(ATTN: UPDATES with more quotes, details in paras 4, 8-11)
By Lee Chi-dong and Lee Haye-ah
HANOI, Feb. 28 (Yonhap) -- The much-anticipated second summit between U.S. President Donald Trump and North Korean leader Kim Jong-un abruptly ended without an agreement on Thursday as the two sides refused to back down from their demands for sanctions relief and more denuclearization measures.
Still, Trump said his relationship with Kim remains strong and that the negotiating process will continue.
"Basically, they wanted the sanctions lifted in their entirety, but we couldn't do that," Trump said at a press conference. Trump also said it "was not appropriate" to sign any document under Kim's offer of some denuclearization steps in return.
The totally unexpected outcome underlined the difficulty and unpredictability involved in negotiations aimed at getting the North to give up its nuclear program.
Trump said that the issue of dismantling the North's Yongbyon nuclear complex was discussed in the two-day summit, their first in eight months, but it was "not enough."
"We had to have more than that," he said, adding his administration has information on other, secret uranium-enrichment facilities, which have not been reported by media.
"I think they were surprised we knew," Trump said.
Trump said he wants to take off sanctions, but the North should "give up more."
"He wants to denuke, but he wants to just do areas that are less important than the areas that we want," Trump said. "We know the country very well, believe it or not. We know every inch of that country, and we have to get what we have to get. Because that's a big give."
Asked if he agreed with Kim on a third summit, Trump said, "No we haven't ... we'll see if it happens."
He argued, however, that the Hanoi talks were not without progress, citing Kim's promise to continue the suspension of nuclear and missile testing.
Trump said his relationship with Kim is still "strong" and the atmosphere was "very good, very friendly" when he walked away from the talks.
"This wasn't a walk away like you get up and walk out. No, this was very friendly. We shook hands," he said. "There's a warmth that we have and I hope that stays."
Standing next to Trump and speaking to reporters, Secretary of State Mike Pompeo also said that not reaching a deal in Hanoi does not necessarily mean the denuclearization process has reached a dead end.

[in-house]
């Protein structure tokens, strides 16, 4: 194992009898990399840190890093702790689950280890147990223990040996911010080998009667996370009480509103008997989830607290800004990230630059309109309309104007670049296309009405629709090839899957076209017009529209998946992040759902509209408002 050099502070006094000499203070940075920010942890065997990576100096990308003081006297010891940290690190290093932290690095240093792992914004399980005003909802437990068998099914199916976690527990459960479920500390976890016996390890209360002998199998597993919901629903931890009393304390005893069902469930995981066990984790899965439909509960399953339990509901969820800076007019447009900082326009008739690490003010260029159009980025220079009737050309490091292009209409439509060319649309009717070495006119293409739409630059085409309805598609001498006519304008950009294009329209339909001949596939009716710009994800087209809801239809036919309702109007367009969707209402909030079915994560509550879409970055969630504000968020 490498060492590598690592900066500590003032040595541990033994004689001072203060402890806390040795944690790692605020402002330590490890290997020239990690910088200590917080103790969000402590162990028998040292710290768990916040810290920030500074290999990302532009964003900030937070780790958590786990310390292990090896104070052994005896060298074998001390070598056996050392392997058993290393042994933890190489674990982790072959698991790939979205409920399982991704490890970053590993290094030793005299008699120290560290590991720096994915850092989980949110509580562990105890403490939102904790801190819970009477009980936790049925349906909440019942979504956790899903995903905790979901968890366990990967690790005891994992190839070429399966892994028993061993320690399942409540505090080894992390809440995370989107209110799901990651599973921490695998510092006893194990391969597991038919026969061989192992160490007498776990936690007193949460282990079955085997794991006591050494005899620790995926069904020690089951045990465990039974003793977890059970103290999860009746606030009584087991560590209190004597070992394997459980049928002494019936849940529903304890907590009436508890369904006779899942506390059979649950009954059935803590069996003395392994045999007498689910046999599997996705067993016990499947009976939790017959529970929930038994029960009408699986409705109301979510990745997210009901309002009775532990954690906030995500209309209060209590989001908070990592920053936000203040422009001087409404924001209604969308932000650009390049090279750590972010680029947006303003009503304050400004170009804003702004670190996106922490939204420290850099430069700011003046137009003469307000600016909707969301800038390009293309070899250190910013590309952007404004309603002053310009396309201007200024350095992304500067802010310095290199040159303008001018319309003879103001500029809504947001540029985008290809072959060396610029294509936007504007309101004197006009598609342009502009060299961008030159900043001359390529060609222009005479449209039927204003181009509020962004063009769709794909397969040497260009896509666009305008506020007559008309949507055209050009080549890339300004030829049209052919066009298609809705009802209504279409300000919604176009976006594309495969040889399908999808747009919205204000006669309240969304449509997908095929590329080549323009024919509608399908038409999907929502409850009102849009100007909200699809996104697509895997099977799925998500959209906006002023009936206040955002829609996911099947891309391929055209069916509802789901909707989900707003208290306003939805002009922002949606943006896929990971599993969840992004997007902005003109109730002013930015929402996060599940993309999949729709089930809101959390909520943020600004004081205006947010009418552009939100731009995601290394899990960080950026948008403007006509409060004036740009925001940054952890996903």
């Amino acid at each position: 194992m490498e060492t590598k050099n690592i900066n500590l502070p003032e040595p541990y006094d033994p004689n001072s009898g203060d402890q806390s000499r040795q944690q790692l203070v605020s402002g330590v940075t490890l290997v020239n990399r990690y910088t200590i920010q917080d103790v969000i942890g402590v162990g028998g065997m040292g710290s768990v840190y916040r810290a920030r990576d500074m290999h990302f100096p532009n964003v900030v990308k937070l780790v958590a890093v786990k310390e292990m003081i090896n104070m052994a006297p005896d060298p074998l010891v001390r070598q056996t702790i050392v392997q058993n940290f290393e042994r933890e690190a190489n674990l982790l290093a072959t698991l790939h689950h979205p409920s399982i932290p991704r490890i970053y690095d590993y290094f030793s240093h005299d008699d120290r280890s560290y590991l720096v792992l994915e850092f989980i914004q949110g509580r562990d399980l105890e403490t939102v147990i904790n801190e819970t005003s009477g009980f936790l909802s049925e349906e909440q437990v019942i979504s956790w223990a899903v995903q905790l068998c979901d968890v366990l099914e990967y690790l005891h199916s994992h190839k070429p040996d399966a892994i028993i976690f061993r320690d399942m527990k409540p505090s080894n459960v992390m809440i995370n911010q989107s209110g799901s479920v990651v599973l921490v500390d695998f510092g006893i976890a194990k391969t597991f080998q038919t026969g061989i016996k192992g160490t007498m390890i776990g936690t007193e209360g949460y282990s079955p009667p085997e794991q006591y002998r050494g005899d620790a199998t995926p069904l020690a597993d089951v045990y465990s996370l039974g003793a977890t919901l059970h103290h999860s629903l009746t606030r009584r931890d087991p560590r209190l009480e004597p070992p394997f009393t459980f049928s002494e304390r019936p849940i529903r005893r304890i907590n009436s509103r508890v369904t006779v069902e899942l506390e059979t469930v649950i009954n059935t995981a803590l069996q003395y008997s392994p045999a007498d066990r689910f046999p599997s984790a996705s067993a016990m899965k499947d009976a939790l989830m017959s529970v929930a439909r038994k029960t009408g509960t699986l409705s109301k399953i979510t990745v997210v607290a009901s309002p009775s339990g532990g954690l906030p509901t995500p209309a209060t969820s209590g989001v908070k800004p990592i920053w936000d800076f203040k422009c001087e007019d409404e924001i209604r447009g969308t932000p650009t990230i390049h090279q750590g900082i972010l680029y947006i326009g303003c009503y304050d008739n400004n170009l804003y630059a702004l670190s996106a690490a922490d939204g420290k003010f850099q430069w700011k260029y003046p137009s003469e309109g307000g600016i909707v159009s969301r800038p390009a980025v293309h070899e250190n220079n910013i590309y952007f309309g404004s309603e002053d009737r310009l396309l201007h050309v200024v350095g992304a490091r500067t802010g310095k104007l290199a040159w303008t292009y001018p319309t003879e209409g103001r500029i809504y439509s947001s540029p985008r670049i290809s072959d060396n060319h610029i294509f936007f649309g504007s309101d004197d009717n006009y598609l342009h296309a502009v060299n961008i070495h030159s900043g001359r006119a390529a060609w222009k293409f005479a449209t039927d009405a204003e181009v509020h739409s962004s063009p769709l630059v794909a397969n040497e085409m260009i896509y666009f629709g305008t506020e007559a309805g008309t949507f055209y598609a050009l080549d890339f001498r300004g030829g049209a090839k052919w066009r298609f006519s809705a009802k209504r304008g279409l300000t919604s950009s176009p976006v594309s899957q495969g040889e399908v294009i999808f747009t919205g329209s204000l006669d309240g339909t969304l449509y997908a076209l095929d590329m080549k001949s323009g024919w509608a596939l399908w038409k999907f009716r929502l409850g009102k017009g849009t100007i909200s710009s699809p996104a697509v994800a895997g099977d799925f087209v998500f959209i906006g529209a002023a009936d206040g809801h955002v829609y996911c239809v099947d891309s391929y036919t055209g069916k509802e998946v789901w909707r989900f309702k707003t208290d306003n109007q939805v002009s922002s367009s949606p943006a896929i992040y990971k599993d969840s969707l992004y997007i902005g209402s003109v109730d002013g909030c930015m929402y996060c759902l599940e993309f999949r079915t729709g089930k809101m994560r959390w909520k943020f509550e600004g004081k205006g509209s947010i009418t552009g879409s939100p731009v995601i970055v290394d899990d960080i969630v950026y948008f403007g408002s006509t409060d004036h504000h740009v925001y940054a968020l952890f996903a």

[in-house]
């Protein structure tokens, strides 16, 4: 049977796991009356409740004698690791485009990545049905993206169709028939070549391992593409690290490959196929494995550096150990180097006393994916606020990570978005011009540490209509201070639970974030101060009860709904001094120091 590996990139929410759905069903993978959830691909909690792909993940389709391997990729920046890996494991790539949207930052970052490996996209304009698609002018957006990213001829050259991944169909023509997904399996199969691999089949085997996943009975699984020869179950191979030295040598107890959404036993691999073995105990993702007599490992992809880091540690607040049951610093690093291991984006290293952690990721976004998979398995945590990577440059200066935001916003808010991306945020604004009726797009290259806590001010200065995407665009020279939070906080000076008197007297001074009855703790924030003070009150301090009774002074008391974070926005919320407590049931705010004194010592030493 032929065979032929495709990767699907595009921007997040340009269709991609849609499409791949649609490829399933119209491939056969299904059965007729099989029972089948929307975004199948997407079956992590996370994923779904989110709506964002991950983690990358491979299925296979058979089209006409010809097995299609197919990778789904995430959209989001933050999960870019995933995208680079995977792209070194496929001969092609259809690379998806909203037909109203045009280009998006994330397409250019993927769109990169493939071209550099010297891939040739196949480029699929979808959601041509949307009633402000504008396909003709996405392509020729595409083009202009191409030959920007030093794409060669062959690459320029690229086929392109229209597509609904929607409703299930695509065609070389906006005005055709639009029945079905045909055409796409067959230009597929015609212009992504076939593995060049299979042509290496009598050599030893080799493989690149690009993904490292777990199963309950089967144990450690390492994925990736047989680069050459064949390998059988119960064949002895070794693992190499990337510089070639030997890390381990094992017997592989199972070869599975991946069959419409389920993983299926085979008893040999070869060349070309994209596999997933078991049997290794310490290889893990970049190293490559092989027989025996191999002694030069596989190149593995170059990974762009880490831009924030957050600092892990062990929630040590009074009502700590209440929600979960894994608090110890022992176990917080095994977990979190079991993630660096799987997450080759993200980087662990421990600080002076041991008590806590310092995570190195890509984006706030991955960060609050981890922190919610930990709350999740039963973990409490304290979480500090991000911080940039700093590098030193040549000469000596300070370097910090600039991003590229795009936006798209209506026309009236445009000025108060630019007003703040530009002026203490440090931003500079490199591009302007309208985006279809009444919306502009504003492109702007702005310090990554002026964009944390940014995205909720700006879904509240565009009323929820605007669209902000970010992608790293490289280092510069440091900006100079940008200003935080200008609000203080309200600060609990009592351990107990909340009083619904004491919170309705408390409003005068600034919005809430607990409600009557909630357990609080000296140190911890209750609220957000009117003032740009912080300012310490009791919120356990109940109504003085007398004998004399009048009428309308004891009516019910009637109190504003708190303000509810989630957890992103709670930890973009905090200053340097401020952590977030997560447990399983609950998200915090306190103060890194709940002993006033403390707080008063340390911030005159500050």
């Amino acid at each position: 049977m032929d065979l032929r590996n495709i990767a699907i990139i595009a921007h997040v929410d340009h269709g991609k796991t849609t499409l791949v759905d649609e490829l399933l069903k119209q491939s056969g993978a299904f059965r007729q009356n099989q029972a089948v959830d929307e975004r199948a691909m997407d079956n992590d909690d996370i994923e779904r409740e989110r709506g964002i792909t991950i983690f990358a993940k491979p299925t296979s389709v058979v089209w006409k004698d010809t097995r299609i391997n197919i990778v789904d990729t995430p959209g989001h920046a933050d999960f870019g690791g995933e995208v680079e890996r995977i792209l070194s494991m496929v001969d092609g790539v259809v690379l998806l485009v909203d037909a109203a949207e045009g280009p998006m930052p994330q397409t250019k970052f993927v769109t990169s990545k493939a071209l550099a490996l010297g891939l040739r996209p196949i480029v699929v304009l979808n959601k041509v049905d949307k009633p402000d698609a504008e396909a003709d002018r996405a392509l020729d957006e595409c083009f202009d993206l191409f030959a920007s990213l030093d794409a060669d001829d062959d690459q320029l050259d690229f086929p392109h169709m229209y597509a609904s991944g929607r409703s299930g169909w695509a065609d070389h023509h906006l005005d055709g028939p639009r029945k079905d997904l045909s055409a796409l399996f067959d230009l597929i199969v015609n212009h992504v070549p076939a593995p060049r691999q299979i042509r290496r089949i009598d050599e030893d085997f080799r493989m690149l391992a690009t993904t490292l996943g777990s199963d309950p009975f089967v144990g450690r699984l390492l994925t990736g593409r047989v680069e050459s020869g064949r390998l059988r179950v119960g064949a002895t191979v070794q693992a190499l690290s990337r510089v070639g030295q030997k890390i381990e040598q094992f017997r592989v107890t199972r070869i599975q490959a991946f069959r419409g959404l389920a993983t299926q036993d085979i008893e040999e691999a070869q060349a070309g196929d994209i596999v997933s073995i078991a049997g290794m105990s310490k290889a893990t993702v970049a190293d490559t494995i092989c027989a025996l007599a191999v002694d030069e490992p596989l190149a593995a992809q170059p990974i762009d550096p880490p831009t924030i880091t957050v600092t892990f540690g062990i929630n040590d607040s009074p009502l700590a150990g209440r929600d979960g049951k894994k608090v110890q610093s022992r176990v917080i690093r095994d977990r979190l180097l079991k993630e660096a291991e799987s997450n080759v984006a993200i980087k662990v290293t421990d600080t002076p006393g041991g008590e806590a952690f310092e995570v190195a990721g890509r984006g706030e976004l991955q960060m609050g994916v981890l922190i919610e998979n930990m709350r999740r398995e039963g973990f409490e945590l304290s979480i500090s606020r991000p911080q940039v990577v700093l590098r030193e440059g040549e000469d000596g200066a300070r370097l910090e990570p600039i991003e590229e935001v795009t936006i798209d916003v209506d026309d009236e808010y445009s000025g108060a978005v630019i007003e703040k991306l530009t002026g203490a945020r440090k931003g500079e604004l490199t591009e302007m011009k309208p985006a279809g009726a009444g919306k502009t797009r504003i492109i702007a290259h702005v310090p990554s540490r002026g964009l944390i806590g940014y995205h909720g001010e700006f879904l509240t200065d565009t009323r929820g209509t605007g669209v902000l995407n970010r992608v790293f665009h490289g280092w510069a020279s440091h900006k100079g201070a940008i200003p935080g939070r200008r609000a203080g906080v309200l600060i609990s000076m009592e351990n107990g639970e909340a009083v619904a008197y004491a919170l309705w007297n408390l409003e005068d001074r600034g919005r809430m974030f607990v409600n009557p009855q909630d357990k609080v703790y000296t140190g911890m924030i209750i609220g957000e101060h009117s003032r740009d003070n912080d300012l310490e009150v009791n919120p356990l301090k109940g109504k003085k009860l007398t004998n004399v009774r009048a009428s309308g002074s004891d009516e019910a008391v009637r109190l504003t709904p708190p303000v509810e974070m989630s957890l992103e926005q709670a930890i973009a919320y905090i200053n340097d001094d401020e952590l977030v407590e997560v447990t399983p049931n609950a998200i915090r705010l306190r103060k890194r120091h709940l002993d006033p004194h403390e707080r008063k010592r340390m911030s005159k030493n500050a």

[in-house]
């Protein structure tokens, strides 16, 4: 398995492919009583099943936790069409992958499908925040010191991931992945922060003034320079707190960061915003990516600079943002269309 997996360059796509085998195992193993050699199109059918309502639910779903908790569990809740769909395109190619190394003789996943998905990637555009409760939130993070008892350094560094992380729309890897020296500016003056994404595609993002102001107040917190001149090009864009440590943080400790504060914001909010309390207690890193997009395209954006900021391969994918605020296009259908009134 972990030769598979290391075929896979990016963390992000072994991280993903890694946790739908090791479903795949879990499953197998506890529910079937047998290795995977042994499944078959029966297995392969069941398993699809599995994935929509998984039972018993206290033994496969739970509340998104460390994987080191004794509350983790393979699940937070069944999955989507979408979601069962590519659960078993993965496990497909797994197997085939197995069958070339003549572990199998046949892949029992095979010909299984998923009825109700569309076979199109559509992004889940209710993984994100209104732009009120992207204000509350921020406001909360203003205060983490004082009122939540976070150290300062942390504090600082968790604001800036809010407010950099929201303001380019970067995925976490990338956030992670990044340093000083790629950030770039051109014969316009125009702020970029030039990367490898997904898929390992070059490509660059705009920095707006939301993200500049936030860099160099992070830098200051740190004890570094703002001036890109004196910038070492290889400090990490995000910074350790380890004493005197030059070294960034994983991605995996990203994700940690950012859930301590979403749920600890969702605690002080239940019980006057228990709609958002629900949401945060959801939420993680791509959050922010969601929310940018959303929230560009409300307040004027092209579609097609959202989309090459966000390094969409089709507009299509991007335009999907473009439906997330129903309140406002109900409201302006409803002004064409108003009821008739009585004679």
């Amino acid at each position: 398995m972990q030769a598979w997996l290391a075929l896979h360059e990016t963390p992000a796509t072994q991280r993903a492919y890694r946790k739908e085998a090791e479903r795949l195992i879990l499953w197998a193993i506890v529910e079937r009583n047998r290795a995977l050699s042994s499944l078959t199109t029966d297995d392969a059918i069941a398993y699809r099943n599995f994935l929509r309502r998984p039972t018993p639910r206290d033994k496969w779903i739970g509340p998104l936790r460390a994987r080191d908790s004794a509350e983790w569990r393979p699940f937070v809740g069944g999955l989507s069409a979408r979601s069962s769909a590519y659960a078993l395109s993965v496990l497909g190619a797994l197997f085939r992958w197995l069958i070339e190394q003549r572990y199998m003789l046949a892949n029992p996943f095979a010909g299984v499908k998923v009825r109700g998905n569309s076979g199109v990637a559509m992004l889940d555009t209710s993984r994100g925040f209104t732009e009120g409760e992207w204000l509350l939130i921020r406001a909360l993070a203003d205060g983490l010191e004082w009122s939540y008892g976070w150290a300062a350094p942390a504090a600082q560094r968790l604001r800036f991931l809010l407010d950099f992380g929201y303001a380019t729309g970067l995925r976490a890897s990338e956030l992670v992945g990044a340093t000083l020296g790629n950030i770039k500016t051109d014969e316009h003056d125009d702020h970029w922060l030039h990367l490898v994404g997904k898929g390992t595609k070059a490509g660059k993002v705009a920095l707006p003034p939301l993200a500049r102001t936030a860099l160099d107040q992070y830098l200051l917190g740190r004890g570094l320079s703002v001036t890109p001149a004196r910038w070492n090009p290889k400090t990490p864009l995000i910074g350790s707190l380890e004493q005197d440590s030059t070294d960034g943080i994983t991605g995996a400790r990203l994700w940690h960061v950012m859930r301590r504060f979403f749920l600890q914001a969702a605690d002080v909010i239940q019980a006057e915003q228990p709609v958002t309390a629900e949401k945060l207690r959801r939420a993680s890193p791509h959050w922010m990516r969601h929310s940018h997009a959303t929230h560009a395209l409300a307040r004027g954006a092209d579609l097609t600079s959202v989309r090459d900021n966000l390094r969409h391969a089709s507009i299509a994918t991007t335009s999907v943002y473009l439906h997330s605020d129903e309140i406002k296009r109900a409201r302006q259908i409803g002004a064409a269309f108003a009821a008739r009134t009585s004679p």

"I am still optimistic," he said and expressed hope that Pyongyang and Washington will resume working-level negotiations "in the days and weeks ahead" to resolve the "very complex problem."
Nonetheless, the failure to yield a Hanoi declaration has cast further doubts over the already-troubled denuclearization and peace-building efforts.
It also demonstrated the high risk of a "top-down" approach to deal with the issue, with an ultimate resolution elusive for decades.
Trump and Kim started their Hanoi summit Wednesday in a seemingly amicable atmosphere.
Before noon Thursday, they even talked positively about the establishment of a U.S. liaison office in Pyongyang, although Trump reiterated that he was "in no hurry" for a nuclear deal.
At the start of an expanded meeting, the North Korean leader told a pool reporter that he was discussing "concrete denuclearization measures" in this week's bargaining.
"If I weren't willing to do that, I wouldn't be here right now," Kim said in response to a question about whether he's ready to denuclearize.
The positive mood made its way for skepticism about a deal with news that the leaders cut short their summit.
They called off a joint working dinner and an agreement signing ceremony.
Trump abruptly moved up his press conference by two hours.
Then, Trump's office released a brief statement.
"No agreement was reached at this time, but their respective teams look forward to meeting in the future," White House press secretary Sarah Sanders said in a statement.
It added, "The two leaders discussed various ways to advance denuclearization and economic-driven concepts."
Trump is expected to face harsher criticism of his diplomacy on Pyongyang from critics in Washington D.C.
South Korea's push for closer inter-Korean economic cooperation is likely to suffer a heavy setback.
Kim will have to rethink his strategy, as the voice of hard-line military officials at home may gain some traction.
Kim has kept silent since the end of the summit, staying at his hotel.
On the future of combined military drills with South Korea, meanwhile, Trump questioned whether they are necessary. He cited the huge costs for related operations, including the dispatch of high-tech "strategic assets" to Korea, saying South Korea should provide more financial contributions.
N.K. seeks to distract from domestic hardships with liaison office demolition: experts
S. Korean universities seek to ensure both academic integrity and anti-virus measures
Debate over basic income takes center stage in S. Korean politics
Moon's post-corona presidency laden with tough tasks
S. Korea shifts toward new normal of everyday quarantine but wary of 'blind spots'